(MCT) FORT LAUDERDALE, Fla. — Several experts call for an active storm season, not just government forecasters or those at Colorado State University. However, some don’t expect the tropics to be much busier than normal.
For example, Tropical Storm Risk, a British private forecasting firm, predicts 14.8 named storms and 6.9 hurricanes, with three of those being intense. The average year sees 12 named storms, including six hurricanes, three major — and four named storms already have emerged.
Just the same, in terms of hurricane activity, all the teams foresee a busy year.
“As we stand on the cusp of the peak part of hurricane season, all of the major groups that perform long-range seasonal hurricane forecasts are still calling for an active 2013 Atlantic hurricane season,” said Jeff Masters, chief meteorologist of Weather Underground, an online weather site.
Though their numbers might differ, about a dozen forecast teams expect the same basic atmospheric factors to brew up an active season, primarily low wind shear and warm waters in the main storm development region of the Atlantic.
The National Oceanic and Atmospheric Administration and Colorado State University’s Phil Klotzbach and William Gray, considered the two premier forecast teams, both lowered their initial projections earlier this month. But both still expect the tropics to be significantly busier than normal.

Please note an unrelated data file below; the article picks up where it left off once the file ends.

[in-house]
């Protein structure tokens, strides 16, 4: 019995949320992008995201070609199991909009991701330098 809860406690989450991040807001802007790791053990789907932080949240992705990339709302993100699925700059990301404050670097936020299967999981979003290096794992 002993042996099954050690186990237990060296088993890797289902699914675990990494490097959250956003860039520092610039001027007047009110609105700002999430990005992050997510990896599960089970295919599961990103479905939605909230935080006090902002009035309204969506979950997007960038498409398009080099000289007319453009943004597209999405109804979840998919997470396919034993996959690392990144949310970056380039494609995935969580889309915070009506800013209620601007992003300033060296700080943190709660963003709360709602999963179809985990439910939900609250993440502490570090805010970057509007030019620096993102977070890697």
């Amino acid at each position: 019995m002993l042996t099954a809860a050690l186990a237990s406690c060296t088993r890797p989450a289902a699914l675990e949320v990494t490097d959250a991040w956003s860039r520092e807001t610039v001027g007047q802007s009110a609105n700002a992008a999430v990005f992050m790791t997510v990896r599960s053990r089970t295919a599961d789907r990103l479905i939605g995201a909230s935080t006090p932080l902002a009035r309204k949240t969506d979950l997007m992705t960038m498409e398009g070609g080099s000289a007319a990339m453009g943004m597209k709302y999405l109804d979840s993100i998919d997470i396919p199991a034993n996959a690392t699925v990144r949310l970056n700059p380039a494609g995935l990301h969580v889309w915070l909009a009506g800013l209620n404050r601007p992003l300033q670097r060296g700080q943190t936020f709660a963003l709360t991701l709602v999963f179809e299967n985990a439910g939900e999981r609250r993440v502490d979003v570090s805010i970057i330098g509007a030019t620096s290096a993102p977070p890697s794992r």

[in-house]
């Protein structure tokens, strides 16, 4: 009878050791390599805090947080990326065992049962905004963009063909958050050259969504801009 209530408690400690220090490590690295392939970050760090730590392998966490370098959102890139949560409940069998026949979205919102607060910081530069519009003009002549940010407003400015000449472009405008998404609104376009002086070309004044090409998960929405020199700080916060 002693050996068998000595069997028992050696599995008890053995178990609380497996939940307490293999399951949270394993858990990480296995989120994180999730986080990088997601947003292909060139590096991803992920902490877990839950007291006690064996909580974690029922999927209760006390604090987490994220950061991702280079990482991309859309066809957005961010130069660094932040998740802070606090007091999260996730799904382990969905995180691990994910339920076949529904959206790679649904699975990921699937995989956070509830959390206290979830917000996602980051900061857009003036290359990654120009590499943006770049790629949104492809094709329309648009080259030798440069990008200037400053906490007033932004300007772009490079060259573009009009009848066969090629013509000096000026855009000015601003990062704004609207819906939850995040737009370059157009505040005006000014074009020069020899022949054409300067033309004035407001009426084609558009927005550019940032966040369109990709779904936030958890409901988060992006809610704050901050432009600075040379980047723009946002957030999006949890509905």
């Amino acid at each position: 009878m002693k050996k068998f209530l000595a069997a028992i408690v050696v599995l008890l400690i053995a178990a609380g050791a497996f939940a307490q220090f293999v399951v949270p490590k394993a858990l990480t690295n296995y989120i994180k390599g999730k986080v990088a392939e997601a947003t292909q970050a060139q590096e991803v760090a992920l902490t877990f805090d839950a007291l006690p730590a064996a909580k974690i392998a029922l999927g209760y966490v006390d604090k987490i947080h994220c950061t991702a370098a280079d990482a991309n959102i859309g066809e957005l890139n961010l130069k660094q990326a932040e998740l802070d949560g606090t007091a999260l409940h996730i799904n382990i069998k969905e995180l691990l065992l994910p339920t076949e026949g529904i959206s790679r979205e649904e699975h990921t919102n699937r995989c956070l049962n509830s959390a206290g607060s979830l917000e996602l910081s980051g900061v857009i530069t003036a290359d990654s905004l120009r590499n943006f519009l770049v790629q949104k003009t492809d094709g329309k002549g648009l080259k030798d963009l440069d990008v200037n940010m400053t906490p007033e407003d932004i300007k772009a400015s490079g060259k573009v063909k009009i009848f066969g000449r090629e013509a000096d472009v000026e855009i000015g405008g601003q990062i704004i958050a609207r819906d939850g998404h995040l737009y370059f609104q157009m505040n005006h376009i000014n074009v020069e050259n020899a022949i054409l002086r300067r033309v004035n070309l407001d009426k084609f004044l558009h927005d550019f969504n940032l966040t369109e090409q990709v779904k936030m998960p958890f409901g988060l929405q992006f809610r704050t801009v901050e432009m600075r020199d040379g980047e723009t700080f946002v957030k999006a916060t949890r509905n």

NOAA now calls for 13 to 19 named storms, including six to nine hurricanes, and CSU calls for 18 named storms, including eight hurricanes. Both said they don’t expect El Nino, the atmospheric force that inhibits storm formation, to emerge this year.
When all the tropical forecasts are thrown together, they average out to 16 named storms, including eight hurricanes, four major, according to Masters. Since 1995, when the era of tropical intensity started, the average season has seen 15 named storms, including eight hurricanes, four major.
Some of the other forecasts include: Florida State University, 12 to 17 named storms, including five to 10 hurricanes; and Penn State, 16 named storms, plus or minus four storms.
Also: North Carolina State University, 15 named storms, including 8.5 hurricanes, 4.5 intense; Coastal Carolina University: 15 named storms, including eight hurricanes, four intense; and the United Kingdom’s Met Office: 14 named storms, including nine hurricanes.
Before the season started, when atmospheric conditions were largely a question mark, both AccuWeather.com and WSI, part of The Weather Channel, called for 16 named storms.
No matter how many storms are predicted, experts urge residents to prepare with the assumption that at least one hurricane will strike their area.
“The peak of the hurricane season is almost upon us and it’s important to remain prepared for hurricanes through November,” said Joe Nimmich, FEMA associate administrator for response and recovery.
©2013 Sun Sentinel (Fort Lauderdale, Fla.)
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